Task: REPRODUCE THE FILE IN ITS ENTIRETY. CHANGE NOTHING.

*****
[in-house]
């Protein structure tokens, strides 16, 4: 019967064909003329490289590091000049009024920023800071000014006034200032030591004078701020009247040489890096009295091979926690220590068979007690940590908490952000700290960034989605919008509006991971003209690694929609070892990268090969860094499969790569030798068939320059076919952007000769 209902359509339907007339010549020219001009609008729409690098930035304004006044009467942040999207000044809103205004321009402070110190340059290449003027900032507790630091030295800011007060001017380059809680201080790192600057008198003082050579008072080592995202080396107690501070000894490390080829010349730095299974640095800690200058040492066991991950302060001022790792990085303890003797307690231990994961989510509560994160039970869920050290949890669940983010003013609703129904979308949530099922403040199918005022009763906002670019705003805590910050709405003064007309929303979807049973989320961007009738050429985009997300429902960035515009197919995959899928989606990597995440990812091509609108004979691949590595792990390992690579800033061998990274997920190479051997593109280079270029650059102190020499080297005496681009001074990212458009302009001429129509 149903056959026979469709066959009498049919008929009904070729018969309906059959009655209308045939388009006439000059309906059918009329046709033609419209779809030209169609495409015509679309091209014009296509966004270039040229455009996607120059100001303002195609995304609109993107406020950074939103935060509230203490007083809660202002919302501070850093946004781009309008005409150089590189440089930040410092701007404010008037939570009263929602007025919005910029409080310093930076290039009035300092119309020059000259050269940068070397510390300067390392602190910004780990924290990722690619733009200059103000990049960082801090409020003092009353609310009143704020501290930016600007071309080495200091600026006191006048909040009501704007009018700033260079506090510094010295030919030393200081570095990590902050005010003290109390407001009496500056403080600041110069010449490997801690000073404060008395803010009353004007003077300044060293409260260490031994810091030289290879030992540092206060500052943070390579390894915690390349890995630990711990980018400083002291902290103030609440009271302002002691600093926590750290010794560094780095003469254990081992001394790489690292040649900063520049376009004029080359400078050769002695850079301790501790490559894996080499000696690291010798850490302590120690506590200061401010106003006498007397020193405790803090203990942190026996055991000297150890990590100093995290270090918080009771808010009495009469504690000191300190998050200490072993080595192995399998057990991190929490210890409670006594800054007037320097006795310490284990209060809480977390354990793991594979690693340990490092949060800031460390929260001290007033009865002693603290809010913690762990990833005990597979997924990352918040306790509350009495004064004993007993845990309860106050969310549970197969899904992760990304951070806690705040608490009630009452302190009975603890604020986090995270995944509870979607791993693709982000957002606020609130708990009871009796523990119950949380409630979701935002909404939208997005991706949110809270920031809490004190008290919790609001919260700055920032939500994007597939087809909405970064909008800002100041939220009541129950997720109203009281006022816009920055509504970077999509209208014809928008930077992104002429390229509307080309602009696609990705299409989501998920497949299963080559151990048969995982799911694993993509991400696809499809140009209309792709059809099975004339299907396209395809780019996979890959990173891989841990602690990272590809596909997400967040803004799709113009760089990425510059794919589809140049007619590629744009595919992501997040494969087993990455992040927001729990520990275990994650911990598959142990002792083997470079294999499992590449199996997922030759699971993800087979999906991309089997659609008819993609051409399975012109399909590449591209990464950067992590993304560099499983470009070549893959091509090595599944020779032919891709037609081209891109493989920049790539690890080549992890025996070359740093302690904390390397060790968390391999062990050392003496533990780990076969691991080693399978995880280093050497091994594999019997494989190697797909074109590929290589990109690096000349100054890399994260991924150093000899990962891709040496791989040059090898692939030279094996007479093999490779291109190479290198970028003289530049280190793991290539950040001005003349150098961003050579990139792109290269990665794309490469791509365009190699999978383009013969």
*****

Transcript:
[in-house]
């Protein structure tokens, strides 16, 4: 019967064909003329490289590091000049009024920023800071000014006034200032030591004078701020009247040489890096009295091979926690220590068979007690940590908490952000700290960034989605919008509006991971003209690694929609070892990268090969860094499969790569030798068939320059076919952007000769 209902359509339907007339010549020219001009609008729409690098930035304004006044009467942040999207000044809103205004321009402070110190340059290449003027900032507790630091030295800011007060001017380059809680201080790192600057008198003082050579008072080592995202080396107690501070000894490390080829010349730095299974640095800690200058040492066991991950302060001022790792990085303890003797307690231990994961989510509560994160039970869920050290949890669940983010003013609703129904979308949530099922403040199918005022009763906002670019705003805590910050709405003064007309929303979807049973989320961007009738050429985009997300429902960035515009197919995959899928989606990597995440990812091509609108004979691949590595792990390992690579800033061998990274997920190479051997593109280079270029650059102190020499080297005496681009001074990212458009302009001429129509 149903056959026979469709066959009498049919008929009904070729018969309906059959009655209308045939388009006439000059309906059918009329046709033609419209779809030209169609495409015509679309091209014009296509966004270039040229455009996607120059100001303002195609995304609109993107406020950074939103935060509230203490007083809660202002919302501070850093946004781009309008005409150089590189440089930040410092701007404010008037939570009263929602007025919005910029409080310093930076290039009035300092119309020059000259050269940068070397510390300067390392602190910004780990924290990722690619733009200059103000990049960082801090409020003092009353609310009143704020501290930016600007071309080495200091600026006191006048909040009501704007009018700033260079506090510094010295030919030393200081570095990590902050005010003290109390407001009496500056403080600041110069010449490997801690000073404060008395803010009353004007003077300044060293409260260490031994810091030289290879030992540092206060500052943070390579390894915690390349890995630990711990980018400083002291902290103030609440009271302002002691600093926590750290010794560094780095003469254990081992001394790489690292040649900063520049376009004029080359400078050769002695850079301790501790490559894996080499000696690291010798850490302590120690506590200061401010106003006498007397020193405790803090203990942190026996055991000297150890990590100093995290270090918080009771808010009495009469504690000191300190998050200490072993080595192995399998057990991190929490210890409670006594800054007037320097006795310490284990209060809480977390354990793991594979690693340990490092949060800031460390929260001290007033009865002693603290809010913690762990990833005990597979997924990352918040306790509350009495004064004993007993845990309860106050969310549970197969899904992760990304951070806690705040608490009630009452302190009975603890604020986090995270995944509870979607791993693709982000957002606020609130708990009871009796523990119950949380409630979701935002909404939208997005991706949110809270920031809490004190008290919790609001919260700055920032939500994007597939087809909405970064909008800002100041939220009541129950997720109203009281006022816009920055509504970077999509209208014809928008930077992104002429390229509307080309602009696609990705299409989501998920497949299963080559151990048969995982799911694993993509991400696809499809140009209309792709059809099975004339299907396209395809780019996979890959990173891989841990602690990272590809596909997400967040803004799709113009760089990425510059794919589809140049007619590629744009595919992501997040494969087993990455992040927001729990520990275990994650911990598959142990002792083997470079294999499992590449199996997922030759699971993800087979999906991309089997659609008819993609051409399975012109399909590449591209990464950067992590993304560099499983470009070549893959091509090595599944020779032919891709037609081209891109493989920049790539690890080549992890025996070359740093302690904390390397060790968390391999062990050392003496533990780990076969691991080693399978995880280093050497091994594999019997494989190697797909074109590929290589990109690096000349100054890399994260991924150093000899990962891709040496791989040059090898692939030279094996007479093999490779291109190479290198970028003289530049280190793991290539950040001005003349150098961003050579990139792109290269990665794309490469791509365009190699999978383009013969």